For Visiting Professor Elisa New, the Powell M. Cabot Professor of American Literature in Harvard’s Faculty of Arts and Sciences, poetry is a communal experience, and one quickly gets the sense that for her a poem is more like an old friend, not simply words on a page.
“I am going to take this poem out for coffee, and what an hour I am going to have with this poem!” New said. “I’m taking this poem into my classroom. All of these people are going to read it together.”
This passion for poetry ran through New’s Master Class held at HGSE on Tuesday, October 6, titled “The Lecture/Discussion as Teaching Genre: Looking (and Loafing) with Whitman.”
The Master Class series, initiated by Dean James Ryan, was devised to “celebrate teaching and try to understand just what’s going on when a master teacher is at work,” as moderator and HGSE Senior Lecturer Steve Seidel explained in his introductory remarks.
New — a teacher of American Literature and American Poetry in the classroom as well as online through her edX series, Poetry in America — fashioned her talk around poet Walt Whitman and the ideas of selfhood. Beginning with a look at the first section of Whitman’s poem “Song of Myself” — and good-naturedly recognizing Whitman’s seemingly overbearing personality — New acknowledged the interesting case that a poem about the self also raises the issue of what she calls the “problem of other people.”
“Whitman has an expansive self, that will take you in,” New said. But, she added, if those in the audience “were worried about Whitman the narcissist, you would have good reason.”
Whitman, who self-published his first book, Leaves of Grass, in 1855, immediately started sending copies of his work to literary luminaries in search of praise. He began writing reviews of his own work, and even included a glowing letter from Ralph Waldo Emerson on the front page of his second printing.
“These are not the moves of a modest man,” New said.
Despite all of this, Whitman’s self has stayed with us and with American literature for all these decades. The first portion of New’s lecture also talked about Whitman’s poetic inventiveness, and his work as a printer and journalist. These later experiences influenced Whitman’s desire to create a new form, in which a “poem could have the everydayness, the topical crunch and relevance of the newspaper,” New described. She also opened the forum up to discussion, welcoming audience input on a selection of Whitman’s poems.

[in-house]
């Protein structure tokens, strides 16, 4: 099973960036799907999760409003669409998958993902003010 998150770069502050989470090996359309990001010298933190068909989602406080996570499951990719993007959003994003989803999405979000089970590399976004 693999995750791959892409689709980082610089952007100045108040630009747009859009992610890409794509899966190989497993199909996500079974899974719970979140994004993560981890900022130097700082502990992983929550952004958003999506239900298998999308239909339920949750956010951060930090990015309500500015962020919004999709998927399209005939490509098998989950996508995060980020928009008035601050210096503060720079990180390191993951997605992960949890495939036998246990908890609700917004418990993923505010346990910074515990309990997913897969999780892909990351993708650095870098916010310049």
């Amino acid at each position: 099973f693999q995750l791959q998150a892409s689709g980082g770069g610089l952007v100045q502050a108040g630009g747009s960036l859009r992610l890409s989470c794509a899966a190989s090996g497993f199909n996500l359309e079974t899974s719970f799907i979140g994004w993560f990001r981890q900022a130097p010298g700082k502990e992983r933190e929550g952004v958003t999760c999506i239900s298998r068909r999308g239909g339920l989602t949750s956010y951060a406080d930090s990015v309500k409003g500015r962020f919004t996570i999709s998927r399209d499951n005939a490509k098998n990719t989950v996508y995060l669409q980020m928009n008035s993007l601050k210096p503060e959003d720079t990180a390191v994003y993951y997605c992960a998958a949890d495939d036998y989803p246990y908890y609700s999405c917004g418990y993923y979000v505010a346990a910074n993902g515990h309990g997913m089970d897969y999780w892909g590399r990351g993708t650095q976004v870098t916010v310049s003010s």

New then sat down with Seidel to discuss the practice of her teaching. Seidel started things off with the deceptively simple question: What do you teach? New’s thoughtful answer went beyond simply literature and poetry.
“I teach thinking, and learning to think,” New said. “I think the hardest thing for a teacher is getting the wheels moving, modeling what thinking looks like, and helping people get practice in that activity.”
New discussed her experiences in the classroom, and her efforts to create an environment where students can think and engage with poetry. She talked about the varying strategies she uses to introduce students to each poet and how she seeks to find that aspect of a poem to hook her students.
“I’m always looking for the hold, what’s the hold that will, in 50 minutes,” capture students’ interest, New said. “What do I have to do, it’s an emergency situation, what do I have to do in this short amount of time to keep this poem alive?” New added amongst laughter from her audience.
She concluded her talk with questions from audience members expanding on topics of poetry’s place in culture, the craft of teaching, and even a bit about her experience writing her own poetry.
“I wrote poetry when I was young, and, it’s funny, I didn’t want to be a poet,” New said. “My talents and the opportunities I had to spend my days in really fun and productive and exciting ways, it just didn’t point to being a poet.”
The Master Class will continue in the spring with Martha Minow, the Morgan and Helen Chu Dean and Professor of Law at Harvard Law School, on Thursday, March 24.